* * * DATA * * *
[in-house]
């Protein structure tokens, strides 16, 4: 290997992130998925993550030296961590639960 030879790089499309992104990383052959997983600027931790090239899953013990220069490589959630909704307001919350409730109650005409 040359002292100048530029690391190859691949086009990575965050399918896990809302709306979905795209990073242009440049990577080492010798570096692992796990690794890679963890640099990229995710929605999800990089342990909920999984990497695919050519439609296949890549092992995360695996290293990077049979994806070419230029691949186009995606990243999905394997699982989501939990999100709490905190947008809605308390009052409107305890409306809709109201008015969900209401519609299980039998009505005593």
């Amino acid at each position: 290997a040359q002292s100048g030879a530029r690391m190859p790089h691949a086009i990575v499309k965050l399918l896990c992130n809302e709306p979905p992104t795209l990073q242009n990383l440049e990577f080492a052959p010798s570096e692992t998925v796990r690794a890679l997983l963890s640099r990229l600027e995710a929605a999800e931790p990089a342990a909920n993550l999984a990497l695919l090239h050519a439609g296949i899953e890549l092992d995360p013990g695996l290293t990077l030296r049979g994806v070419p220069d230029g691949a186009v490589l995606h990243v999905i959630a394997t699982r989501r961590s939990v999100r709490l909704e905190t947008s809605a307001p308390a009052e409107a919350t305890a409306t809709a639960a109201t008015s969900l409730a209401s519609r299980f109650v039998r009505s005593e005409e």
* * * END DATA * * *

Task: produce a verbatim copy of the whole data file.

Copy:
[in-house]
């Protein structure tokens, strides 16, 4: 290997992130998925993550030296961590639960 030879790089499309992104990383052959997983600027931790090239899953013990220069490589959630909704307001919350409730109650005409 040359002292100048530029690391190859691949086009990575965050399918896990809302709306979905795209990073242009440049990577080492010798570096692992796990690794890679963890640099990229995710929605999800990089342990909920999984990497695919050519439609296949890549092992995360695996290293990077049979994806070419230029691949186009995606990243999905394997699982989501939990999100709490905190947008809605308390009052409107305890409306809709109201008015969900209401519609299980039998009505005593």
């Amino acid at each position: 290997a040359q002292s100048g030879a530029r690391m190859p790089h691949a086009i990575v499309k965050l399918l896990c992130n809302e709306p979905p992104t795209l990073q242009n990383l440049e990577f080492a052959p010798s570096e692992t998925v796990r690794a890679l997983l963890s640099r990229l600027e995710a929605a999800e931790p990089a342990a909920n993550l999984a990497l695919l090239h050519a439609g296949i899953e890549l092992d995360p013990g695996l290293t990077l030296r049979g994806v070419p220069d230029g691949a186009v490589l995606h990243v999905i959630a394997t699982r989501r961590s939990v999100r709490l909704e905190t947008s809605a307001p308390a009052e409107a919350t305890a409306t809709a639960a109201t008015s969900l409730a209401s519609r299980f109650v039998r009505s005593e005409e």